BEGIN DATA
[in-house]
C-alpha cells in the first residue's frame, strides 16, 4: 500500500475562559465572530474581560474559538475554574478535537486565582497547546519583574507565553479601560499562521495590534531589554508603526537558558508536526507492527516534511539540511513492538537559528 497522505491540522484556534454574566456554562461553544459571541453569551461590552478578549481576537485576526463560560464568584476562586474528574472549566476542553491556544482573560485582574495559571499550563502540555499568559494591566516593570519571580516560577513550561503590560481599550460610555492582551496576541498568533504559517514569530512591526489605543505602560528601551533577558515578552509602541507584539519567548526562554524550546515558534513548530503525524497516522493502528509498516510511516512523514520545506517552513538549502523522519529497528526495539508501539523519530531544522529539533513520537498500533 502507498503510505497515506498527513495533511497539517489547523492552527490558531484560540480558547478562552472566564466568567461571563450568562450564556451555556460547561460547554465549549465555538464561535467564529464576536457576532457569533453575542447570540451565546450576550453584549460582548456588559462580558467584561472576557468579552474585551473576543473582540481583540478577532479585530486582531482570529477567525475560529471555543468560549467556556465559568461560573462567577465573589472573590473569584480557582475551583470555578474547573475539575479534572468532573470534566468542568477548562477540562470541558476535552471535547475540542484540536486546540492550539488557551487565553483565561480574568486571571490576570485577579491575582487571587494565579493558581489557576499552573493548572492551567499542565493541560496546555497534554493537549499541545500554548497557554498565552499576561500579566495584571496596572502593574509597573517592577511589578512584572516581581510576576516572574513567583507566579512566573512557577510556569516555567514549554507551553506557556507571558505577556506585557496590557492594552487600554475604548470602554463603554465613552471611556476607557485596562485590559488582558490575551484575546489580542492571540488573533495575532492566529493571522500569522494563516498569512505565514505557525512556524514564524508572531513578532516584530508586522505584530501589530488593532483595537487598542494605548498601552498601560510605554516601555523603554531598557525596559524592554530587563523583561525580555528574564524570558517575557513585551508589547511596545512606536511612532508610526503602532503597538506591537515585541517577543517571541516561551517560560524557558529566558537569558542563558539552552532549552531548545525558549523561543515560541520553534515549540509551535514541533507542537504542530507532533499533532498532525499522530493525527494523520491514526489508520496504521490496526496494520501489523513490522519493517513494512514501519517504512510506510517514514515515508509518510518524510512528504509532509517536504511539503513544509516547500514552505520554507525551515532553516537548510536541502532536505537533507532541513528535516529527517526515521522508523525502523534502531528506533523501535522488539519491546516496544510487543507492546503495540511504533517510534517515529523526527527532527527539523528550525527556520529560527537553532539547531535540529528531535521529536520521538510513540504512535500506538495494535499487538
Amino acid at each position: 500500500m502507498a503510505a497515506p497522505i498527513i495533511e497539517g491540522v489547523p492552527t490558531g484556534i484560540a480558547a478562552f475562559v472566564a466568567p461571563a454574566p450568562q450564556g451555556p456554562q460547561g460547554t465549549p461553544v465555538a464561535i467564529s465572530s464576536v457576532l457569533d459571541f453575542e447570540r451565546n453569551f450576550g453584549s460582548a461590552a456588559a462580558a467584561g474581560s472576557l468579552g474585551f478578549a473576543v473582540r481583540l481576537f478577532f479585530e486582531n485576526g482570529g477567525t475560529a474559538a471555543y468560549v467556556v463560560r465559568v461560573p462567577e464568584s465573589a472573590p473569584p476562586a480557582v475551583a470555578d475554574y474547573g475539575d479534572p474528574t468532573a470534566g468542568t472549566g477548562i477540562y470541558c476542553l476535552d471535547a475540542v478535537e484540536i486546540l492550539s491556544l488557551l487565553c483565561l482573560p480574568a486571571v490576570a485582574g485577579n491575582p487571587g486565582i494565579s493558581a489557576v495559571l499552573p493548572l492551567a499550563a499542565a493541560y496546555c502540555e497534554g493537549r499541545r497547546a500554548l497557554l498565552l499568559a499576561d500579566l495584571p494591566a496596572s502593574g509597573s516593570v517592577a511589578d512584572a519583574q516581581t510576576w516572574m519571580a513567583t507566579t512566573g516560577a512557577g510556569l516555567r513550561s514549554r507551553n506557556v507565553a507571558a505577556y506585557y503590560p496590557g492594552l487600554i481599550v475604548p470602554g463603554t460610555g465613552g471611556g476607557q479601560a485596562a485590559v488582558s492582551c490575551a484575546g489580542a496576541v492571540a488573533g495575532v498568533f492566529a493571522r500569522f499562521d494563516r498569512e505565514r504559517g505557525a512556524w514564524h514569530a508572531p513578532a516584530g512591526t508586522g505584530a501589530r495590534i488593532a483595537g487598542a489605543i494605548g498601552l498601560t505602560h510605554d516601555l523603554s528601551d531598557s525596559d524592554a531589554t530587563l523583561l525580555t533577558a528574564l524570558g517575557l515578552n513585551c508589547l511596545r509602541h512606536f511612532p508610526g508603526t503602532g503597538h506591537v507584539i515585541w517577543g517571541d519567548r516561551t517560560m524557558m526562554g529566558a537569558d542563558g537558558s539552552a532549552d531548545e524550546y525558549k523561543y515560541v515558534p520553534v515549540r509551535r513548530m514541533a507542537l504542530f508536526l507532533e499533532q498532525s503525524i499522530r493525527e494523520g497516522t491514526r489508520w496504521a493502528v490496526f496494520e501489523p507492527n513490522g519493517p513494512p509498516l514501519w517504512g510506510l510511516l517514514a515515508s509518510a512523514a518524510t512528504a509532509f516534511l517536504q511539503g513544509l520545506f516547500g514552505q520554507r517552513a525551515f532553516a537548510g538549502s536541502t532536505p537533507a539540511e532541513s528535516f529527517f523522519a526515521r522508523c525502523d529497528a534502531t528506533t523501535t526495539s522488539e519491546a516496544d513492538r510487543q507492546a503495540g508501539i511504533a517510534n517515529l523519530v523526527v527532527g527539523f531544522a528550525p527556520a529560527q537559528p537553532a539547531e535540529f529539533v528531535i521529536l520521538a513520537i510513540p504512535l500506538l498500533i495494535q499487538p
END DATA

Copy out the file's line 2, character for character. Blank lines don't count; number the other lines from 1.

C-alpha cells in the first residue's frame, strides 16, 4: 500500500475562559465572530474581560474559538475554574478535537486565582497547546519583574507565553479601560499562521495590534531589554508603526537558558508536526507492527516534511539540511513492538537559528 497522505491540522484556534454574566456554562461553544459571541453569551461590552478578549481576537485576526463560560464568584476562586474528574472549566476542553491556544482573560485582574495559571499550563502540555499568559494591566516593570519571580516560577513550561503590560481599550460610555492582551496576541498568533504559517514569530512591526489605543505602560528601551533577558515578552509602541507584539519567548526562554524550546515558534513548530503525524497516522493502528509498516510511516512523514520545506517552513538549502523522519529497528526495539508501539523519530531544522529539533513520537498500533 502507498503510505497515506498527513495533511497539517489547523492552527490558531484560540480558547478562552472566564466568567461571563450568562450564556451555556460547561460547554465549549465555538464561535467564529464576536457576532457569533453575542447570540451565546450576550453584549460582548456588559462580558467584561472576557468579552474585551473576543473582540481583540478577532479585530486582531482570529477567525475560529471555543468560549467556556465559568461560573462567577465573589472573590473569584480557582475551583470555578474547573475539575479534572468532573470534566468542568477548562477540562470541558476535552471535547475540542484540536486546540492550539488557551487565553483565561480574568486571571490576570485577579491575582487571587494565579493558581489557576499552573493548572492551567499542565493541560496546555497534554493537549499541545500554548497557554498565552499576561500579566495584571496596572502593574509597573517592577511589578512584572516581581510576576516572574513567583507566579512566573512557577510556569516555567514549554507551553506557556507571558505577556506585557496590557492594552487600554475604548470602554463603554465613552471611556476607557485596562485590559488582558490575551484575546489580542492571540488573533495575532492566529493571522500569522494563516498569512505565514505557525512556524514564524508572531513578532516584530508586522505584530501589530488593532483595537487598542494605548498601552498601560510605554516601555523603554531598557525596559524592554530587563523583561525580555528574564524570558517575557513585551508589547511596545512606536511612532508610526503602532503597538506591537515585541517577543517571541516561551517560560524557558529566558537569558542563558539552552532549552531548545525558549523561543515560541520553534515549540509551535514541533507542537504542530507532533499533532498532525499522530493525527494523520491514526489508520496504521490496526496494520501489523513490522519493517513494512514501519517504512510506510517514514515515508509518510518524510512528504509532509517536504511539503513544509516547500514552505520554507525551515532553516537548510536541502532536505537533507532541513528535516529527517526515521522508523525502523534502531528506533523501535522488539519491546516496544510487543507492546503495540511504533517510534517515529523526527527532527527539523528550525527556520529560527537553532539547531535540529528531535521529536520521538510513540504512535500506538495494535499487538